The spread of distributed energy resources (DERs) is driving the creation of new analytics and IT ecosystems for utilities. These ecosystems have become critical for utilities looking to enable broad range of functions from data management to DER planning.
The first wave of data and analytics was enabled through the deployment of advanced metering infrastructure (AMI) and utility-owned grid hardware. Today, utility analytics is evolving from internal performance optimization into a new stage. According to GTM Research’s Grid Edge Customer Utility Analytics Ecosystems report, this new stage will leverage both utility- and customer-owned internet-of-things (IOT) technologies to drive competitive advantage and achieve cost savings.FIGURE: Evolutionary Analytics JourneySource:Grid Edge Customer Utility Analytics Ecosystems report, GTM Research
Several information and operational technologies are driving the advancement of internal customer analytics and external customer experience in the utility industry. These technologies include platform-as-a-service ecosystems, large back-office IT systems, and IOT devices, which can include utility-owned AMI or sensors, customer-owned equipment and smart home devices.
These technologies are part of three key market segments: AMI, utility back office and grid edge customer analytics. The GTM Research report provides a detailed assessment of these segments and analyzes the progression of available analytics solutions, the depth of utility adoption, and the market share of technology vendors. GTM Research estimates $4 billion will be spent across these three markets in North America in 2017, with an additional $16 billion to be spent over the next four years.
In the nascent stages of analytics implementation, utilities typically begin with an ad-hoc approach to develop practices that apply data to generate value. Timotej Gavrilovic, the author of the report, noted that once utilities have established methods to use the data, they often begin to rely on vendors to manage and integrate growing analytics ecosystems or develop specialized solutions.FIGURE: Digital Customer EcosystemSource: Grid Edge Customer Utility Analytics Ecosystems, GTM Research
Over 160 mergers and acquisitions totaling more than $28 billion in value have occurred since 2010 across AMI, customer analytics and back-office solution providers. “In the last few years, many energy-efficiency engagement, revenue assurance and outage communications vendors have either been purchased or merged with large integrated solutions providers,” said Gavrilovic.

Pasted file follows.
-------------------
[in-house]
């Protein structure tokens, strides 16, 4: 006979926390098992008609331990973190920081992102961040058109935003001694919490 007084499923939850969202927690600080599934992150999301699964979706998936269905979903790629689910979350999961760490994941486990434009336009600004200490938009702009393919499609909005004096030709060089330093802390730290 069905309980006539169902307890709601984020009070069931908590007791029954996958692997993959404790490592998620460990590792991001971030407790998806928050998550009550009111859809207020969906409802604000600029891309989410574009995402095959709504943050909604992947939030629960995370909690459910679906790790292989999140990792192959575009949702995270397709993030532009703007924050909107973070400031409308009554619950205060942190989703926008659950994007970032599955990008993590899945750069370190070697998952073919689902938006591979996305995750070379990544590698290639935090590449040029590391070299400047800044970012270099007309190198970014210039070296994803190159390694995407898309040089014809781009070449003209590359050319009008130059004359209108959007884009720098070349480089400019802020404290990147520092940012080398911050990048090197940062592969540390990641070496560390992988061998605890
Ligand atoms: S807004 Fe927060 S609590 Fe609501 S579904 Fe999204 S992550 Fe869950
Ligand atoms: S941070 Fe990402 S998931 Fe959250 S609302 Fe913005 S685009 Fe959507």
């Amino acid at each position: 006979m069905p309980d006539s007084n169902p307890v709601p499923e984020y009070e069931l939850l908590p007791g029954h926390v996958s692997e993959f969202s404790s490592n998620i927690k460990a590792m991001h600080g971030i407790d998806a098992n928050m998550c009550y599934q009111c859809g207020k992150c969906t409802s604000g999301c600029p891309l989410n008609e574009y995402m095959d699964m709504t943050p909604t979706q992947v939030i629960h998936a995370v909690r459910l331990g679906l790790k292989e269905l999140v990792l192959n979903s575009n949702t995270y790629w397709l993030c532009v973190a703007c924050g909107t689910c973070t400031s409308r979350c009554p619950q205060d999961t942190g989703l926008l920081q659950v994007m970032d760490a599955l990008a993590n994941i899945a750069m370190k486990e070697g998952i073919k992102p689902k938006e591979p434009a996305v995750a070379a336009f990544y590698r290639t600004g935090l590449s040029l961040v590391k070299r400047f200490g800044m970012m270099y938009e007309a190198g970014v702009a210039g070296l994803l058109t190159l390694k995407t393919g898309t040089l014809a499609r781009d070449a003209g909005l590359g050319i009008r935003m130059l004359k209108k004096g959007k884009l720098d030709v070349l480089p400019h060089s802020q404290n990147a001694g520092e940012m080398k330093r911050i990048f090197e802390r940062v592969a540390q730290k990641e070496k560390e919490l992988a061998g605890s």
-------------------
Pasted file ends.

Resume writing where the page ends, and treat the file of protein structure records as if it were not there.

Vendors have used these acquisitions to integrate new functionality and lower the complexity associated with project delivery. Critical operational analytics center on a familiar customer touch point -- the energy bill. More ambitious customer programs include energy efficiency programs and DER marketplaces. (Learn more about DER marketplaces here.)
Because “energy-efficiency engagement and DER marketplaces both require complex analytics and provide customers with timely, actionable data, both of these use cases are supporting the growth of the internet-of-things landscape, promoting the deployment of more utility- and customer-connected devices and energy resources on to the grid,” said Gavrilovic.
“Energy data and its related analytics have so much potential to transform data to deliver insights that benefit utilities and customers that capabilities will continue to evolve," he added. "Partnerships will be critical to growing these capabilities, but so will customer participation. But at the same time, increased customer engagement in programs will create new layers of data complexity."
***Find more on the report here. The report includes in-depth market coverage, a vendor landscape, case studies and forecasts.The report is part of GTM Research's Grid Edge Service. The Grid Edge Service provides comprehensive coverage of the technologies, regulation and business models advancing the transition toward a distributed and transactive electric grid.